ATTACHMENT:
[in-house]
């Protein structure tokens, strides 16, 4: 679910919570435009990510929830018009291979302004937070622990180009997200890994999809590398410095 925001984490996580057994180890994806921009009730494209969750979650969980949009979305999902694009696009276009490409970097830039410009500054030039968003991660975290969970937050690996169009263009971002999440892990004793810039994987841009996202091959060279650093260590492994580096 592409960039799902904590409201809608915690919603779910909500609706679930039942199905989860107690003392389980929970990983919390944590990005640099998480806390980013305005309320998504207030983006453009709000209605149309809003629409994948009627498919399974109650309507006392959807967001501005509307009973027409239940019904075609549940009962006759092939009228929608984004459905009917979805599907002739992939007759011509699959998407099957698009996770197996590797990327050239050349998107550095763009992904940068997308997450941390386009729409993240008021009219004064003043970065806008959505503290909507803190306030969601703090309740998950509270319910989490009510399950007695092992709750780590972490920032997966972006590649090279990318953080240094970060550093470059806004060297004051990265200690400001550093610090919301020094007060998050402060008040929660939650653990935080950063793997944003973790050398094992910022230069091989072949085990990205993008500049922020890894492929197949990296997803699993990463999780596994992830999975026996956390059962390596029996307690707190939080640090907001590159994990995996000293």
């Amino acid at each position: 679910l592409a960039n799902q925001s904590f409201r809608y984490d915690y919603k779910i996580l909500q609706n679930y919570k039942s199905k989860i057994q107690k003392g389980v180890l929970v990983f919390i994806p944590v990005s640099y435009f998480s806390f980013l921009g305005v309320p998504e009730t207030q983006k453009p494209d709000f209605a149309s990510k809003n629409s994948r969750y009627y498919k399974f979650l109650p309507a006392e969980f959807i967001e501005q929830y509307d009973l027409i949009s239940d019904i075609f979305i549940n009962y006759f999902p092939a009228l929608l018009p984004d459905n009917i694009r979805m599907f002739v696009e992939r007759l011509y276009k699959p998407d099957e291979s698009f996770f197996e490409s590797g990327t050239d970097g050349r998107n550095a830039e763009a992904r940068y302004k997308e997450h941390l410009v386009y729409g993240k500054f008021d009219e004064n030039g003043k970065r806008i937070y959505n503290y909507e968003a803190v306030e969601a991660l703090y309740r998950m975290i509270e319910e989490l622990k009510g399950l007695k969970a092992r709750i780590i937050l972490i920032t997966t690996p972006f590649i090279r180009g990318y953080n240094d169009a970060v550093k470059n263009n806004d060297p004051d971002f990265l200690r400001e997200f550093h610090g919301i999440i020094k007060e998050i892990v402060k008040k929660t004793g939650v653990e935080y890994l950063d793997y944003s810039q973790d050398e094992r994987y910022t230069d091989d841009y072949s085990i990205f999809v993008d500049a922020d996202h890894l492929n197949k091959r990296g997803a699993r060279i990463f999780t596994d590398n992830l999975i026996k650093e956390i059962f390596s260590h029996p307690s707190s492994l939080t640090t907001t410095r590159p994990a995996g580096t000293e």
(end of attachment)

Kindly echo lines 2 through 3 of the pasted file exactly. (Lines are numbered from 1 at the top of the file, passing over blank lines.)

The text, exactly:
């Protein structure tokens, strides 16, 4: 679910919570435009990510929830018009291979302004937070622990180009997200890994999809590398410095 925001984490996580057994180890994806921009009730494209969750979650969980949009979305999902694009696009276009490409970097830039410009500054030039968003991660975290969970937050690996169009263009971002999440892990004793810039994987841009996202091959060279650093260590492994580096 592409960039799902904590409201809608915690919603779910909500609706679930039942199905989860107690003392389980929970990983919390944590990005640099998480806390980013305005309320998504207030983006453009709000209605149309809003629409994948009627498919399974109650309507006392959807967001501005509307009973027409239940019904075609549940009962006759092939009228929608984004459905009917979805599907002739992939007759011509699959998407099957698009996770197996590797990327050239050349998107550095763009992904940068997308997450941390386009729409993240008021009219004064003043970065806008959505503290909507803190306030969601703090309740998950509270319910989490009510399950007695092992709750780590972490920032997966972006590649090279990318953080240094970060550093470059806004060297004051990265200690400001550093610090919301020094007060998050402060008040929660939650653990935080950063793997944003973790050398094992910022230069091989072949085990990205993008500049922020890894492929197949990296997803699993990463999780596994992830999975026996956390059962390596029996307690707190939080640090907001590159994990995996000293």
């Amino acid at each position: 679910l592409a960039n799902q925001s904590f409201r809608y984490d915690y919603k779910i996580l909500q609706n679930y919570k039942s199905k989860i057994q107690k003392g389980v180890l929970v990983f919390i994806p944590v990005s640099y435009f998480s806390f980013l921009g305005v309320p998504e009730t207030q983006k453009p494209d709000f209605a149309s990510k809003n629409s994948r969750y009627y498919k399974f979650l109650p309507a006392e969980f959807i967001e501005q929830y509307d009973l027409i949009s239940d019904i075609f979305i549940n009962y006759f999902p092939a009228l929608l018009p984004d459905n009917i694009r979805m599907f002739v696009e992939r007759l011509y276009k699959p998407d099957e291979s698009f996770f197996e490409s590797g990327t050239d970097g050349r998107n550095a830039e763009a992904r940068y302004k997308e997450h941390l410009v386009y729409g993240k500054f008021d009219e004064n030039g003043k970065r806008i937070y959505n503290y909507e968003a803190v306030e969601a991660l703090y309740r998950m975290i509270e319910e989490l622990k009510g399950l007695k969970a092992r709750i780590i937050l972490i920032t997966t690996p972006f590649i090279r180009g990318y953080n240094d169009a970060v550093k470059n263009n806004d060297p004051d971002f990265l200690r400001e997200f550093h610090g919301i999440i020094k007060e998050i892990v402060k008040k929660t004793g939650v653990e935080y890994l950063d793997y944003s810039q973790d050398e094992r994987y910022t230069d091989d841009y072949s085990i990205f999809v993008d500049a922020d996202h890894l492929n197949k091959r990296g997803a699993r060279i990463f999780t596994d590398n992830l999975i026996k650093e956390i059962f390596s260590h029996p307690s707190s492994l939080t640090t907001t410095r590159p994990a995996g580096t000293e």